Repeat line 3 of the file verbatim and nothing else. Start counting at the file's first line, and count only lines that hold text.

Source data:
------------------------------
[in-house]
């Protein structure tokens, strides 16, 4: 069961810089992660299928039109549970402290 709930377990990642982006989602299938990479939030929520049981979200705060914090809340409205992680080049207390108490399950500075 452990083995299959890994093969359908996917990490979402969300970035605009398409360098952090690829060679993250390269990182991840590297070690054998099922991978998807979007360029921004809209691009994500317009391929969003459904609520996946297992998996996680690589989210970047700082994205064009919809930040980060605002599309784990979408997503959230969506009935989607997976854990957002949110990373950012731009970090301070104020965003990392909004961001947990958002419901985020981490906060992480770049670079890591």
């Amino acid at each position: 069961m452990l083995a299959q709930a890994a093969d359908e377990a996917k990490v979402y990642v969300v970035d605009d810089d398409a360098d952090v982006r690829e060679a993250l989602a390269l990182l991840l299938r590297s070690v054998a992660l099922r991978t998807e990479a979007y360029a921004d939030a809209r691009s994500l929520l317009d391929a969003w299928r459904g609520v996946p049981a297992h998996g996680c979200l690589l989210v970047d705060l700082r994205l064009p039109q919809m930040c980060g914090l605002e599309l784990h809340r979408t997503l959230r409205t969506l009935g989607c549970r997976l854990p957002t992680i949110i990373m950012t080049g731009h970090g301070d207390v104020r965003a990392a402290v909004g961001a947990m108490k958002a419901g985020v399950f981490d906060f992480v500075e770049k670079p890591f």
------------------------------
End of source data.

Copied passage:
């Amino acid at each position: 069961m452990l083995a299959q709930a890994a093969d359908e377990a996917k990490v979402y990642v969300v970035d605009d810089d398409a360098d952090v982006r690829e060679a993250l989602a390269l990182l991840l299938r590297s070690v054998a992660l099922r991978t998807e990479a979007y360029a921004d939030a809209r691009s994500l929520l317009d391929a969003w299928r459904g609520v996946p049981a297992h998996g996680c979200l690589l989210v970047d705060l700082r994205l064009p039109q919809m930040c980060g914090l605002e599309l784990h809340r979408t997503l959230r409205t969506l009935g989607c549970r997976l854990p957002t992680i949110i990373m950012t080049g731009h970090g301070d207390v104020r965003a990392a402290v909004g961001a947990m108490k958002a419901g985020v399950f981490d906060f992480v500075e770049k670079p890591f």